Date of Award
Master of Science
A major problem with current anxiolytic medications is abuse liability; thus, new pharmaceutical targets are being explored. Cannabinergic and vanilloidergic signaling is of interest in the modulation of anxiety through cannabinoid type 1 receptor (CB1R) activation and transient vanilloid type 1 channel (TRPV1) inhibition. Arachidonoyl serotonin (AA-5-HT), a dual fatty acid amide hydrolase (FAAH) and TRPV1 inhibitor, and arachidonyl-2-chloro-ethylamide (ACEA), a direct CB1R agonist, are drugs of interest in modulating these two systems. The current study explored the addictive potential of chronic AA-5-HT or ACEA administration in the open field (OF), during in vivo fixed potential amperometry (FPA), during conditioned place preference (CPP), and during saccharin preference. AA-5-HT did not alter locomotor activity in the OF, dopamine efflux in the NAc, CPP, and saccharin preference. ACEA altered dopamine dynamics in the NAc, but did not alter locomotor activity in the OF, CPP, or saccharin preference. These results suggest these drugs present little addictive potential.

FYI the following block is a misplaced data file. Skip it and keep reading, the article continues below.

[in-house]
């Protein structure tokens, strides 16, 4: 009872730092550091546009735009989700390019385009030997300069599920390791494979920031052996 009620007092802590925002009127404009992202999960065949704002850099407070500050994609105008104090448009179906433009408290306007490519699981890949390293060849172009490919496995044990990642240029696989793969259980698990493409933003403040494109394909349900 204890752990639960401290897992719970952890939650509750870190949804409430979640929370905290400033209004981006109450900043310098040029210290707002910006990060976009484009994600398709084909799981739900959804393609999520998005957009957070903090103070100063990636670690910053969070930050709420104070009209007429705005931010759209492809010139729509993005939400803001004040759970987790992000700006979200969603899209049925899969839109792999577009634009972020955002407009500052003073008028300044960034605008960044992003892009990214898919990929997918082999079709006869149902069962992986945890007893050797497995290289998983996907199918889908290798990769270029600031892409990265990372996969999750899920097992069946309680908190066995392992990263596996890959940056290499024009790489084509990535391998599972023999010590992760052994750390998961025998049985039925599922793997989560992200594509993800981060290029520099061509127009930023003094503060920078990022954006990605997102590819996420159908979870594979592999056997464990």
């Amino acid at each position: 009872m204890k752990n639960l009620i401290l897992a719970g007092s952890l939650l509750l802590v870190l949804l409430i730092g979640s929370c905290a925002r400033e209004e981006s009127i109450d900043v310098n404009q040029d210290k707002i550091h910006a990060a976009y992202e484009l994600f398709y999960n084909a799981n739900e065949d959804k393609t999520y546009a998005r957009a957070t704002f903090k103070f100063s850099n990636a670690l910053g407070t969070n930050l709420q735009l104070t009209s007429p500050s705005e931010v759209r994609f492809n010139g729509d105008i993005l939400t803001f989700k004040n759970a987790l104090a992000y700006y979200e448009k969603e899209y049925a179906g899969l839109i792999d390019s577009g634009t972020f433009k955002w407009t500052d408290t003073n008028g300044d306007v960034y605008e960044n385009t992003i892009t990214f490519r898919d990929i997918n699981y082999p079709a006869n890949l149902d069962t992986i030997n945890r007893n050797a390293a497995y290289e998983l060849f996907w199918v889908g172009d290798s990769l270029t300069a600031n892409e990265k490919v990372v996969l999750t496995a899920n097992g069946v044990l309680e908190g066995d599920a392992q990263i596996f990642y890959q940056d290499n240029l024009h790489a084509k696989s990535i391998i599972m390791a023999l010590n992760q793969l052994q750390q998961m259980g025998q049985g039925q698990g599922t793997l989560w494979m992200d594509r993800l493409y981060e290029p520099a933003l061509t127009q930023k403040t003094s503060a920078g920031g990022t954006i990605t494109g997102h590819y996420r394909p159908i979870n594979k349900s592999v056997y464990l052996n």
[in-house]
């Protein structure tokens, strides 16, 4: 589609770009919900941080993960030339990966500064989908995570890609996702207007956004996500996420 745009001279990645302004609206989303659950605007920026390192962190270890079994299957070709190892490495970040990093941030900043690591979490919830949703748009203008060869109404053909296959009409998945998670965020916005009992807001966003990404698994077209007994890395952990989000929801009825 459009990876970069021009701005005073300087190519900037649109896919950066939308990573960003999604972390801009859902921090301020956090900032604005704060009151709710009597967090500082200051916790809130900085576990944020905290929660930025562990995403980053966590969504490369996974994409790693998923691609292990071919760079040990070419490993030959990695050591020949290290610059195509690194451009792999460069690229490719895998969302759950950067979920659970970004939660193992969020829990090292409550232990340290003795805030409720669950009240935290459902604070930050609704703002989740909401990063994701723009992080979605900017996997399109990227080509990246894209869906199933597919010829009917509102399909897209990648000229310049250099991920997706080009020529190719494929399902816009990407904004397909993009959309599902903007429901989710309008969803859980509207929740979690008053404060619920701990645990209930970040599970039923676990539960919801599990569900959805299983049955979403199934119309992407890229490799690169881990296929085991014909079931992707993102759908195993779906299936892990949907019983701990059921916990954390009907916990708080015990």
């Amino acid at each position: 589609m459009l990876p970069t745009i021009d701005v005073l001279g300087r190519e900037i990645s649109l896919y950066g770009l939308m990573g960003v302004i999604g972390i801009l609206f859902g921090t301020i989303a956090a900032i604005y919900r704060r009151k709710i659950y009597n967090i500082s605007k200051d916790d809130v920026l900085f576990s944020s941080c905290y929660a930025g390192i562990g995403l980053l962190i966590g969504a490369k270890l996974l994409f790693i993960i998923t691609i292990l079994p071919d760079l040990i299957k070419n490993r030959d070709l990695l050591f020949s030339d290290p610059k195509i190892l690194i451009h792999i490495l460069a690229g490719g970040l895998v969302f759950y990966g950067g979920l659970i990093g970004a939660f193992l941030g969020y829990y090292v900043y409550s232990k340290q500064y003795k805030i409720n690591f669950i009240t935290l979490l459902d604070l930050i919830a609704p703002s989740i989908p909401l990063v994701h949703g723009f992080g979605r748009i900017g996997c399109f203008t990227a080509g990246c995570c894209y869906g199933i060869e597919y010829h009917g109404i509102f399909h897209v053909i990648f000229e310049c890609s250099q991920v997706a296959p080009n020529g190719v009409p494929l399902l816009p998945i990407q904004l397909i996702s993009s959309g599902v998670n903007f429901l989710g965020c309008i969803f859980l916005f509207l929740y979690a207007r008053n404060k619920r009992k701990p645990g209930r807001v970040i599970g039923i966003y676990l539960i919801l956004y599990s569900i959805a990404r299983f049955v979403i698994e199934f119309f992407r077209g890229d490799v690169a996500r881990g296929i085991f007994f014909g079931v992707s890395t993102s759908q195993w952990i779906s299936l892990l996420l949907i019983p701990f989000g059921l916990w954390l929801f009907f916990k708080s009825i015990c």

Dissertation or thesis originally submitted to the local University of Memphis Electronic Theses & dissertation (ETD) Repository.
Honeywell, Kevin Michael, "Examining the Chronic Effects of Indirect and Direct Cannabinoid Receptor Agonists on Dopamine Transmission in the Nucleus Accumbens of Mice" (2019). Electronic Theses and Dissertations. 2034.